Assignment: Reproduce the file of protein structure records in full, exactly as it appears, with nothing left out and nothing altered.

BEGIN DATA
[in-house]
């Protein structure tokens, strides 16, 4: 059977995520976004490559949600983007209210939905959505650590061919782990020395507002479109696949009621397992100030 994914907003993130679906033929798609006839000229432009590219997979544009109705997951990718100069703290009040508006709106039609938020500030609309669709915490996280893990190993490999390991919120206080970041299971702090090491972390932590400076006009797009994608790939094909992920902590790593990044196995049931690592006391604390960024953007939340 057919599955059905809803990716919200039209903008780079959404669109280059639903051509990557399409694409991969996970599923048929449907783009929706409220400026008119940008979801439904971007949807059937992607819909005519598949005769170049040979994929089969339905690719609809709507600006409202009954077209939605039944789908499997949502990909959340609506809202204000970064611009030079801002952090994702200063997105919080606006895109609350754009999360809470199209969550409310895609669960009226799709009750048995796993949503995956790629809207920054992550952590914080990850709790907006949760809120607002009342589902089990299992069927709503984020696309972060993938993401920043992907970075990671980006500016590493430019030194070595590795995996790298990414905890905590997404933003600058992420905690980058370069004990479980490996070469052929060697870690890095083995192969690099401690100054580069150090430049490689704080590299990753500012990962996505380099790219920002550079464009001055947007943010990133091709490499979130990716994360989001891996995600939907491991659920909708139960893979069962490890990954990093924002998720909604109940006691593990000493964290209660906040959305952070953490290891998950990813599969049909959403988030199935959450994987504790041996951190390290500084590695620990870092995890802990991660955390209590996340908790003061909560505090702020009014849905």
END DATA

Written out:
[in-house]
């Protein structure tokens, strides 16, 4: 059977995520976004490559949600983007209210939905959505650590061919782990020395507002479109696949009621397992100030 994914907003993130679906033929798609006839000229432009590219997979544009109705997951990718100069703290009040508006709106039609938020500030609309669709915490996280893990190993490999390991919120206080970041299971702090090491972390932590400076006009797009994608790939094909992920902590790593990044196995049931690592006391604390960024953007939340 057919599955059905809803990716919200039209903008780079959404669109280059639903051509990557399409694409991969996970599923048929449907783009929706409220400026008119940008979801439904971007949807059937992607819909005519598949005769170049040979994929089969339905690719609809709507600006409202009954077209939605039944789908499997949502990909959340609506809202204000970064611009030079801002952090994702200063997105919080606006895109609350754009999360809470199209969550409310895609669960009226799709009750048995796993949503995956790629809207920054992550952590914080990850709790907006949760809120607002009342589902089990299992069927709503984020696309972060993938993401920043992907970075990671980006500016590493430019030194070595590795995996790298990414905890905590997404933003600058992420905690980058370069004990479980490996070469052929060697870690890095083995192969690099401690100054580069150090430049490689704080590299990753500012990962996505380099790219920002550079464009001055947007943010990133091709490499979130990716994360989001891996995600939907491991659920909708139960893979069962490890990954990093924002998720909604109940006691593990000493964290209660906040959305952070953490290891998950990813599969049909959403988030199935959450994987504790041996951190390290500084590695620990870092995890802990991660955390209590996340908790003061909560505090702020009014849905």